Praise, glory and honor- for us, for Christ on the Last Day. Nothing greater than this. What an opportunity you have. You have an opportunity and privilege to bring praise to God on the last day. There is nothing greater than that. Your life has great meaning. Your trials have great meaning. You have been privileged to be working for the fulfillment of Christ's kingdom and if you are faithful on the last day He will be praised because of you, because of your works, because of His grace in you.

Sometimes we wonder if our lives have significance. We wonder if there's any point in what we do.
Existential philosophers tell us that there is no meaning to life, that everything is meaningless. We see a precursor of this philosophy in Ecclesiastes 6:12, which reads,

"For who knows what is good
for a man in life,
during the few and meaningless days
he passes through like a shadow?
Who can tell him what will happen
under the sun after he is gone?"

I can remember when I was in university some of my friends used to say, "What does it matter what I do? A hundred years from now it won't have made any difference at all. What does it matter if I skip this class, no one will know or care in 100 years. The attitude was that they could affect a few minor things here and now, but not much for the long term.

But our lives have great meaning.

If you live for Jesus your life has great meaning. If you meet trials successfully—then on the last day Jesus will receive praise, glory and honor. Revelation 14:13 speaks of our works following us after we die. And it's certainly true that they will do so—if we do good Jesus will be praised on the last day.

We see something of this in
1 Corinthians 3:12-15, where the apostle talks about the future trial of Christian workers. He mentions how Christ is the only foundation on which we can build. And then he says,

"If any man builds on this foundation
using gold, silver, costly stones,
wood, hay or straw,
his work will be shown for what it is,
because the Day will bring it to light.
It will be revealed with fire,
and the fire will test
the quality of each man's work.
If what he has built survives,
he will receive his reward.
If it is burned up, he will suffer loss;
he himself will be saved,
but only as one escaping through the flames."

You see, if a Christian's work is wood, hay or straw, he is still going to be saved, and Jesus will be glorified for saving such a wretch of a person. That's what Paul is telling us there. But, if a Christian builds on the foundation using gold, silver or costly stones—in other words, if he has been faithful to the Lord doing what the Lord wanted, then his works will result in much praise, glory and honor when Jesus comes.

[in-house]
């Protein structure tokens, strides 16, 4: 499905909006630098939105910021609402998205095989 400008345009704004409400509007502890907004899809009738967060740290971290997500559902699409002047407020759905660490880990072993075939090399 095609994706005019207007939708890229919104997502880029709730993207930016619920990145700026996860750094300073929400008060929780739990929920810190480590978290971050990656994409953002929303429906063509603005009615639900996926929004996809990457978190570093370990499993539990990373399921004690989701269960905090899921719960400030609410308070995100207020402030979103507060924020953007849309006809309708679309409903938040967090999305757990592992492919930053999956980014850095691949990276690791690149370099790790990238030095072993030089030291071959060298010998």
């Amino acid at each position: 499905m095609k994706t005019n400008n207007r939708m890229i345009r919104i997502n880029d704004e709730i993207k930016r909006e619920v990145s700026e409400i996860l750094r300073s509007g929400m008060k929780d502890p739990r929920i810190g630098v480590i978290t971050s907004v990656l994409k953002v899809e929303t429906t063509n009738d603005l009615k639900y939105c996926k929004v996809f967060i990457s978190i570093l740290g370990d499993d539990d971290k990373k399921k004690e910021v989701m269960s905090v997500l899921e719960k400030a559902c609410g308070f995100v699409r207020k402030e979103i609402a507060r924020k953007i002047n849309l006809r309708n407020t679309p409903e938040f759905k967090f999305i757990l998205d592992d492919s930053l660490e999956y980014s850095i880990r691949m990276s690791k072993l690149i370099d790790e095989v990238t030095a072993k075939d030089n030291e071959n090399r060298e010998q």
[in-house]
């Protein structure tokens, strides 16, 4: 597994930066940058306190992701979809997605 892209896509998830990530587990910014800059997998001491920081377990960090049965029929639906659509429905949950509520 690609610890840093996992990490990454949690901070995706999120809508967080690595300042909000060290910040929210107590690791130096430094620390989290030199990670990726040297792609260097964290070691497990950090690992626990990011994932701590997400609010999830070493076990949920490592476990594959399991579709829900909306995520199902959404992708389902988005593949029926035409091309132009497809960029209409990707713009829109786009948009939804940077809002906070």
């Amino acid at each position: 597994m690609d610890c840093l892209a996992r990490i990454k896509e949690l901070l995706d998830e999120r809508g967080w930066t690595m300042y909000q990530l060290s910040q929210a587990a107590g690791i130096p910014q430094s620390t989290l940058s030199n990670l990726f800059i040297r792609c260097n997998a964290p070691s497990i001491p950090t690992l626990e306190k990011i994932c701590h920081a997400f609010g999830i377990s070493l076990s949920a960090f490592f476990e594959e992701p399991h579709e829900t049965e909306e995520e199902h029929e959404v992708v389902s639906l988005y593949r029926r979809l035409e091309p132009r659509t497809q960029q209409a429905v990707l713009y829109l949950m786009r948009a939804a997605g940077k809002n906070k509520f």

There is a close connection between what we do and the praise, glory and honor that is given to Jesus Christ on the last day.

We see this quite clearly in 1 Peter 2:12. Peter writes,

"Live such good lives
among the pagans that,
though they accuse you of doing wrong,
they may see your good deeds
and glorify God on the day
he visits us."

The Holy Spirit is telling us that although right now unbelievers may falsely accuse us of doing wrong—they really know that their charges are false. And on the last day they will have to acknowledge our good deeds and give glory to God for it.

Seek to overcome trials.

"The relationship between suffering and glory also is one of cause and effect. Suffering is the instrument God uses to create glory; it is through the frictions and trails of life that God produces the graces in us that He will finally illumine in the beauty of the world to come and that He will display in our resurrection bodies. When we were small, we were fascinated by one of the regular household chores at home: cleaning and polishing all the items made from brass. Imagine a boy following his mother 'round the house', watching as she carefully poured liquid polish onto a cloth, smeared it over the brass objects, and then, after awhile, returned to rub the brass vigorously to bring out the shine. The same test was always applied: 'doing the brasses', as we called it, was completed only when we could look at the object and see our reflections clearly. Mother was satisfied only when she could see her own face. It is the same in the kingdom of God. He covers our lives with the polish of his providence; He creates the shine by the vigorous and often painful rubbing of trials and sufferings; He wants to see His own image beginning to emerge; He will be content only when its full glory is reflected in the resurrection."

From 'Ready to Go', by K. Scott Oliphint and Sinclair B. Ferguson. From the Westminster Bulletin, Vol. 34. No. 3 Fall 1995.

Hold on courageously until the last day.

Stand firm. Let nothing move you. The last day will be the day of glory. It will be a day when Jesus will receive praise, glory and honor because of you.


Non-Christians, you too have trials. Just as Christians can put them to good use, so can you. They have come for various reasons. Part of the reason they come is to show you that there is a better way, a better life than this.

You have two choices. On the last day there could be praise, glory and honor for both you and Christ. You in Christ and Christ in you. Or there will be praise, glory and honor for Christ, and shame, disgrace, misery for you. What will you choose? Trust in Jesus.